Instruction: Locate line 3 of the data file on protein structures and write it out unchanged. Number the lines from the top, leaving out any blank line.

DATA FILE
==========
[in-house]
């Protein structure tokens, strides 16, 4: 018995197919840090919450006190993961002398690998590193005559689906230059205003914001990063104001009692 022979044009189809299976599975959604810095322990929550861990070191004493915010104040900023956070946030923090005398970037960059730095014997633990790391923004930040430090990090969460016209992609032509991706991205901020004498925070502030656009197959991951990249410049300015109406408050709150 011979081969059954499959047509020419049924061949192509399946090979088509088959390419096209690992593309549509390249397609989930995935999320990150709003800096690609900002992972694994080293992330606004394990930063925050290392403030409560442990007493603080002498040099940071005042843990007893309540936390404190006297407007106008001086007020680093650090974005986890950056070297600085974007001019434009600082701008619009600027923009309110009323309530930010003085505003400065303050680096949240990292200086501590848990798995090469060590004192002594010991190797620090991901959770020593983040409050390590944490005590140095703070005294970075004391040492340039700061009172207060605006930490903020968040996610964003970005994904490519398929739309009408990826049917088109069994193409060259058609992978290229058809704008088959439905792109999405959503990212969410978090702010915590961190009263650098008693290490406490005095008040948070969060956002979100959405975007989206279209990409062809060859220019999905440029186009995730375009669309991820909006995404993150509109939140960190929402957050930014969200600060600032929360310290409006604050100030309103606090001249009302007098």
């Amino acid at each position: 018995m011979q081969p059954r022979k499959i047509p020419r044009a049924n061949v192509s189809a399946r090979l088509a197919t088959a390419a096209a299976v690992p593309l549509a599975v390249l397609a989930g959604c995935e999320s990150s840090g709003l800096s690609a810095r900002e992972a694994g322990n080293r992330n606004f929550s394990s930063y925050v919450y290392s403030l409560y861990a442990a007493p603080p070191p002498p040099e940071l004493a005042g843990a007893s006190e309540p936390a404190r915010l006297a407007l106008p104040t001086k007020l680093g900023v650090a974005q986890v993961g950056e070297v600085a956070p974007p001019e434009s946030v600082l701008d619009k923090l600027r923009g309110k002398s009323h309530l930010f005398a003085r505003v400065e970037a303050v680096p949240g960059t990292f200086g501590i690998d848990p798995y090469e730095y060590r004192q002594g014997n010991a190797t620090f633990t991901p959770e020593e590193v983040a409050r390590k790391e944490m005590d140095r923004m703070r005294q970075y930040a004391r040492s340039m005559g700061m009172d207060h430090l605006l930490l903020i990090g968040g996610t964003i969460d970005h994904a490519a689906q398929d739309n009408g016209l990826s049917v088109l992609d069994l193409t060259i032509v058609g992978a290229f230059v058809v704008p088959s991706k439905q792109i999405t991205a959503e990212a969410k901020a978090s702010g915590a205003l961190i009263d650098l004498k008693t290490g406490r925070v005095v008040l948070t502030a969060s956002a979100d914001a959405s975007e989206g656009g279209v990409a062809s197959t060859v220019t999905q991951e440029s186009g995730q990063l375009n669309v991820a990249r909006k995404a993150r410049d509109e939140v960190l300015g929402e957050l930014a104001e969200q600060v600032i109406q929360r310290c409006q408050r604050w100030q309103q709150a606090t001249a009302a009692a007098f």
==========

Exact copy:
């Amino acid at each position: 018995m011979q081969p059954r022979k499959i047509p020419r044009a049924n061949v192509s189809a399946r090979l088509a197919t088959a390419a096209a299976v690992p593309l549509a599975v390249l397609a989930g959604c995935e999320s990150s840090g709003l800096s690609a810095r900002e992972a694994g322990n080293r992330n606004f929550s394990s930063y925050v919450y290392s403030l409560y861990a442990a007493p603080p070191p002498p040099e940071l004493a005042g843990a007893s006190e309540p936390a404190r915010l006297a407007l106008p104040t001086k007020l680093g900023v650090a974005q986890v993961g950056e070297v600085a956070p974007p001019e434009s946030v600082l701008d619009k923090l600027r923009g309110k002398s009323h309530l930010f005398a003085r505003v400065e970037a303050v680096p949240g960059t990292f200086g501590i690998d848990p798995y090469e730095y060590r004192q002594g014997n010991a190797t620090f633990t991901p959770e020593e590193v983040a409050r390590k790391e944490m005590d140095r923004m703070r005294q970075y930040a004391r040492s340039m005559g700061m009172d207060h430090l605006l930490l903020i990090g968040g996610t964003i969460d970005h994904a490519a689906q398929d739309n009408g016209l990826s049917v088109l992609d069994l193409t060259i032509v058609g992978a290229f230059v058809v704008p088959s991706k439905q792109i999405t991205a959503e990212a969410k901020a978090s702010g915590a205003l961190i009263d650098l004498k008693t290490g406490r925070v005095v008040l948070t502030a969060s956002a979100d914001a959405s975007e989206g656009g279209v990409a062809s197959t060859v220019t999905q991951e440029s186009g995730q990063l375009n669309v991820a990249r909006k995404a993150r410049d509109e939140v960190l300015g929402e957050l930014a104001e969200q600060v600032i109406q929360r310290c409006q408050r604050w100030q309103q709150a606090t001249a009302a009692a007098f």